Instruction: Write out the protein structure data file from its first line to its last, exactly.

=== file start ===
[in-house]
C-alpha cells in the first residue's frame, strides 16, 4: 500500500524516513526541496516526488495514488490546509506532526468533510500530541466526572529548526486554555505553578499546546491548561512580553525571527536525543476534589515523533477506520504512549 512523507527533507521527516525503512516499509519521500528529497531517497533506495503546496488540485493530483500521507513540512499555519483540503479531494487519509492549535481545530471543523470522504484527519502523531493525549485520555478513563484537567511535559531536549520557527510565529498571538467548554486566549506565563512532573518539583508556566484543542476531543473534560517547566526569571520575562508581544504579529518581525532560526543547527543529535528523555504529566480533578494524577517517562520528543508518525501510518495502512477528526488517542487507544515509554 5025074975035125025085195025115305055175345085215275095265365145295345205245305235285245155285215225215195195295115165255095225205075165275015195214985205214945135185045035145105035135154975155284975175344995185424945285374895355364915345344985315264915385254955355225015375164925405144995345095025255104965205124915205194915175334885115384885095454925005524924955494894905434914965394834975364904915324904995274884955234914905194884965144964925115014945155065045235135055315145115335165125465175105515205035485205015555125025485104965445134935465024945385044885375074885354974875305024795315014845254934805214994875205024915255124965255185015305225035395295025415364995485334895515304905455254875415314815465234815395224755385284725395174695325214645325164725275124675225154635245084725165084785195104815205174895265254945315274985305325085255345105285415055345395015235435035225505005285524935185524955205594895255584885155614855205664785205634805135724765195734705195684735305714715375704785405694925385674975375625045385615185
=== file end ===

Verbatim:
[in-house]
C-alpha cells in the first residue's frame, strides 16, 4: 500500500524516513526541496516526488495514488490546509506532526468533510500530541466526572529548526486554555505553578499546546491548561512580553525571527536525543476534589515523533477506520504512549 512523507527533507521527516525503512516499509519521500528529497531517497533506495503546496488540485493530483500521507513540512499555519483540503479531494487519509492549535481545530471543523470522504484527519502523531493525549485520555478513563484537567511535559531536549520557527510565529498571538467548554486566549506565563512532573518539583508556566484543542476531543473534560517547566526569571520575562508581544504579529518581525532560526543547527543529535528523555504529566480533578494524577517517562520528543508518525501510518495502512477528526488517542487507544515509554 5025074975035125025085195025115305055175345085215275095265365145295345205245305235285245155285215225215195195295115165255095225205075165275015195214985205214945135185045035145105035135154975155284975175344995185424945285374895355364915345344985315264915385254955355225015375164925405144995345095025255104965205124915205194915175334885115384885095454925005524924955494894905434914965394834975364904915324904995274884955234914905194884965144964925115014945155065045235135055315145115335165125465175105515205035485205015555125025485104965445134935465024945385044885375074885354974875305024795315014845254934805214994875205024915255124965255185015305225035395295025415364995485334895515304905455254875415314815465234815395224755385284725395174695325214645325164725275124675225154635245084725165084785195104815205174895265254945315274985305325085255345105285415055345395015235435035225505005285524935185524955205594895255584885155614855205664785205634805135724765195734705195684735305714715375704785405694925385674975375625045385615185